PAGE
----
All parks except Disney Tokyo are included in this plan that will eliminate more than 175 million straws and 13 million stirrers annually.
“Eliminating plastic straws and other plastic items are meaningful steps in our long-standing commitment to environmental stewardship,” said Bob Chapek, Chairman, Disney Parks, Experiences, and Consumer Products in a statement. “These new global efforts help reduce our environmental footprint, and advance our long-term sustainability goals.”
In addition removing straws and stirrers, other shakeups for Disney hotel and cruise ship fans include a shift to refillable in-room amenities. The company also plans to cut down on single-use plastic shopping bags.
Disney’s announcement comes shortly after Starbucks’ pledge earlier this month that it would be eliminating plastic straws from its stores worldwide over the next two years. The coffee chain has already introduced the strawless lid, which features a raised lip. It’s available in more than 8,000 stores in the U.S. and Canada for select beverages.
McDonald’s also revealed in June that it would be replacing plastic straws with paper ones in restaurant locations in the U.K. and Ireland.
As evidenced by a report in Time, the alternatives for plastic straws are problematic for people with certain disabilities. Paper straws can get soggy and disintegrate, which will be an issue for those who take a longer time to drink. Metal straws aren’t usually flexible, making them a far more difficult tool to use for people who have a mobility-related impairment.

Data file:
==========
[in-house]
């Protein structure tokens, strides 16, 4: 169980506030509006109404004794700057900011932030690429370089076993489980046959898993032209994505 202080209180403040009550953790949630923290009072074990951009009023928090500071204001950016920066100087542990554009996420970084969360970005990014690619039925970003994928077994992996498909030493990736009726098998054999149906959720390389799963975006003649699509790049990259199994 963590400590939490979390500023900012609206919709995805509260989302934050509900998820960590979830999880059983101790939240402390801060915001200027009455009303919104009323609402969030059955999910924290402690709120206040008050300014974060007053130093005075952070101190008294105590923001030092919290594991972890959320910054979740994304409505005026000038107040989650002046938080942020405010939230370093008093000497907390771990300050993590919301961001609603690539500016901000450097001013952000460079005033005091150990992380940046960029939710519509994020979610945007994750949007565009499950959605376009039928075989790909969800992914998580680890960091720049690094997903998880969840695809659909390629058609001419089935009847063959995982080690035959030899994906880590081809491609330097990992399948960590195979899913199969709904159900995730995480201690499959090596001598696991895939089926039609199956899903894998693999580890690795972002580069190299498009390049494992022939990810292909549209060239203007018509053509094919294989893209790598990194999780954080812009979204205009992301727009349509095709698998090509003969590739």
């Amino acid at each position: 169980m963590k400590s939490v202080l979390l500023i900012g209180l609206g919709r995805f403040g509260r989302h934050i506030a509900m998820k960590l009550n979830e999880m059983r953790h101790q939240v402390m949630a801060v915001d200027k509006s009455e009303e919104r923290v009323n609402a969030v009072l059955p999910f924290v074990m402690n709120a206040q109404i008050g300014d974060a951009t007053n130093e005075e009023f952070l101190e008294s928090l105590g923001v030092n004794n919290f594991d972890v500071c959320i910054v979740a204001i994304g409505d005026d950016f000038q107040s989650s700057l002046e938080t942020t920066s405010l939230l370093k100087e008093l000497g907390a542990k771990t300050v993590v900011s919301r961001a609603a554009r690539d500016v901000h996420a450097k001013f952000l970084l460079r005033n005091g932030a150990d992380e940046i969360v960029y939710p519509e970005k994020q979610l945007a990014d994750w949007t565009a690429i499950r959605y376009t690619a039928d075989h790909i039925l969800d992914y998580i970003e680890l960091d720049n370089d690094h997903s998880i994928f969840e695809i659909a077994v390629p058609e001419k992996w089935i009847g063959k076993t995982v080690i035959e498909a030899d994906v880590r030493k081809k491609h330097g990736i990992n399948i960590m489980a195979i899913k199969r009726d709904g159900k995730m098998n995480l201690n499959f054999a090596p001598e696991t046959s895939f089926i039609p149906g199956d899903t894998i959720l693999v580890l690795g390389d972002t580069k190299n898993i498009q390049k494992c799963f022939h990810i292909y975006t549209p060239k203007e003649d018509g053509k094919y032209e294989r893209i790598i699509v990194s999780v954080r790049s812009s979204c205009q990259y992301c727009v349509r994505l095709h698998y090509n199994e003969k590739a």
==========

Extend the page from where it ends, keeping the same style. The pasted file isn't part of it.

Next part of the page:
Renewed attention to reducing single-use plastics has drawn criticism from some disabled rights advocates. By eliminating plastic straws, companies are no longer providing the disabled community with an accessible way to consume food and drinks.
“Meeting the needs of guests with disabilities is extremely important to us,” Walt Disney Company spokeswoman Stephanie Christine Corzett told HuffPost.
“As we move forward with this initiative, we are actively involved in discussions to identify and develop accessible, alternative options for those who need them.”
This story has been updated with comment from Stephanie Christine Corzett.